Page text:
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Genome-wide analyses of Eurasian gray wolf (Canis lupus) population structure

15 Nov 2023 - Astrid Vik Stronen, Biotechnical Faculty - University of Ljubljana, Slovenia | 15h00 | Hybrid Seminar
Genome-wide analyses of Eurasian gray wolf (<i>Canis lupus</i>) population structure

Wide-ranging species such as the gray wolf can disperse several hundred kilometers, although recent studies demonstrate that their population structure at times reflect physical, environmental, or ecological boundaries. For certain populations this structuring represents long-standing isolation and genetic drift, whereas for others there does not appear to be obvious barriers to dispersal. In Eurasia, especially in the western part, north-south gene flow may be more limited than that occurring east-west because of physical features including mountain chains and water. We examined genomic profiles from across Eurasia to determine broad-scale population genetic structure, where we expected stronger north-south than east-west structuring, and a higher degree of isolation and genetic drift in peninsular populations.  We analysed over 700 wolves genotyped with more than 170,000 single nucleotide polymorphism (SNP) loci. These comprise samples from central and eastern Russia and the Caucasus, and in Europe we sampled wolves from the Dinaric-Balkans, Italy, and Iberia in the south to Scandinavia in the north. We examined population genetic structure and assessed population differentiation and the relationship among populations. We detected population clusters in central and eastern Russia, Caucasus, Iberia, Italy, the Carpathian Mountains, the Dinaric-Balkan region, northcentral Europe, and Scandinavia. Italian wolves were the most divergent and, in general, our findings suggest higher east-west than north-south gene flow. Finer-scale genetic structure across relatively short geographic distances was observed in the Carpathian Mountains versus neighbouring regions north and south, between Dinaric and Italian wolves, and between Dinaric and Balkan wolves. Population differentiation reflect isolation and genetic drift in the Iberian, Italian, and Scandinavian wolves, which contrasted with limited differentiation in other areas, particularly in central and eastern Russia.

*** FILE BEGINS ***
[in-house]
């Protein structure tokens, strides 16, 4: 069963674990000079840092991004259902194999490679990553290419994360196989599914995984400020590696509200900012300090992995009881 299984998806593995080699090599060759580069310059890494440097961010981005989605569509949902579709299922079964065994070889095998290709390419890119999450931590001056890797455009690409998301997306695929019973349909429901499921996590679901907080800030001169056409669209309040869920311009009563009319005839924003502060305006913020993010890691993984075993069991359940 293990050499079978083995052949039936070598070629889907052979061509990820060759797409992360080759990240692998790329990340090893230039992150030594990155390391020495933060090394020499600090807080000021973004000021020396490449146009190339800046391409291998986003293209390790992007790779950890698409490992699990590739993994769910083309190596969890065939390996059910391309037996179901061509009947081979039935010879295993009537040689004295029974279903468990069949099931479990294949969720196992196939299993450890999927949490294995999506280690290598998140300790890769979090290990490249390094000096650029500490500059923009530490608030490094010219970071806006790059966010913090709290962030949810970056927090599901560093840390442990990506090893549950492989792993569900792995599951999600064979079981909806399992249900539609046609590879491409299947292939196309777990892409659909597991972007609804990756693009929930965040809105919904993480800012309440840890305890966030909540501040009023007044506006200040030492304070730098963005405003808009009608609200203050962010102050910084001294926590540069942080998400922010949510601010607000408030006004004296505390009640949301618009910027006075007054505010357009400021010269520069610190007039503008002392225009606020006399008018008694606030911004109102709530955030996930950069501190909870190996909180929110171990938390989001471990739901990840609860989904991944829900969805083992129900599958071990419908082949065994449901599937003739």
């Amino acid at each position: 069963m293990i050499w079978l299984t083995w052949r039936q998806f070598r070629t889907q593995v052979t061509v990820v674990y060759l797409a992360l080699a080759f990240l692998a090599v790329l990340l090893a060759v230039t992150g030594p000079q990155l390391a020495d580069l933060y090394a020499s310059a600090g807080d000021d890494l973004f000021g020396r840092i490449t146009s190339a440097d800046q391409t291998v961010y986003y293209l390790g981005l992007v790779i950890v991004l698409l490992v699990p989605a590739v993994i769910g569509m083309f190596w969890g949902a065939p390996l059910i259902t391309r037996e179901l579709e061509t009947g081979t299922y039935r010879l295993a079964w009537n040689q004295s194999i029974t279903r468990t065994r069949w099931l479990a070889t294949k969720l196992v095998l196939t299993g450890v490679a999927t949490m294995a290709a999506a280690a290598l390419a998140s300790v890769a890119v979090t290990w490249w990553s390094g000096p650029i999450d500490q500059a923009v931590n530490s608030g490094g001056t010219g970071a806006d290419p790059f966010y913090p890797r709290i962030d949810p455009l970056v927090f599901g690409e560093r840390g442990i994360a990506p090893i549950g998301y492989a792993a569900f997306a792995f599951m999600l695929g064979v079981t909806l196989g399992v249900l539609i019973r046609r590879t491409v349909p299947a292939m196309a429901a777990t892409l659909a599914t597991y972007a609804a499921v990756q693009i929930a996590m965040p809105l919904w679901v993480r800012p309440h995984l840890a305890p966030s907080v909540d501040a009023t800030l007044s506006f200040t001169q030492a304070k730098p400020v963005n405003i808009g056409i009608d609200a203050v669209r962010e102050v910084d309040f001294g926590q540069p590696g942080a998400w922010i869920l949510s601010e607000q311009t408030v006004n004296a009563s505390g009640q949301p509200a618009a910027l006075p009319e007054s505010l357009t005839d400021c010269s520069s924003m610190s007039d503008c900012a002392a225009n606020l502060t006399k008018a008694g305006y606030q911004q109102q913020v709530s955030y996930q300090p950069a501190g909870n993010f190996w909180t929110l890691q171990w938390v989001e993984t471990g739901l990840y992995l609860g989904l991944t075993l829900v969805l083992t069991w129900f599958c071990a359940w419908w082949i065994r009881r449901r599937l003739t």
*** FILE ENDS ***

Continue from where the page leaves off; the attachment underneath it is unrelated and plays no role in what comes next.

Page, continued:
I am a wildlife biologist and researcher in conservation genetics and ecology. My recent studies include genomic analyses of wild species and domestic populations at risk in Europe and Canada, including bison, cattle, dogs, and wolves. I am interested in contemporary evolution resulting from human activities, and how we can best preserve wild species and their habitats in the face of rapid environmental change. I have a strong interest in applied conservation genetics, and in projects that integrate ecology, evolution, and conservation and connect these fields to human dimensions including ethics and human-wildlife interactions. 

[Host: Raquel Godinho, Ecogenomics - ECOGEN]

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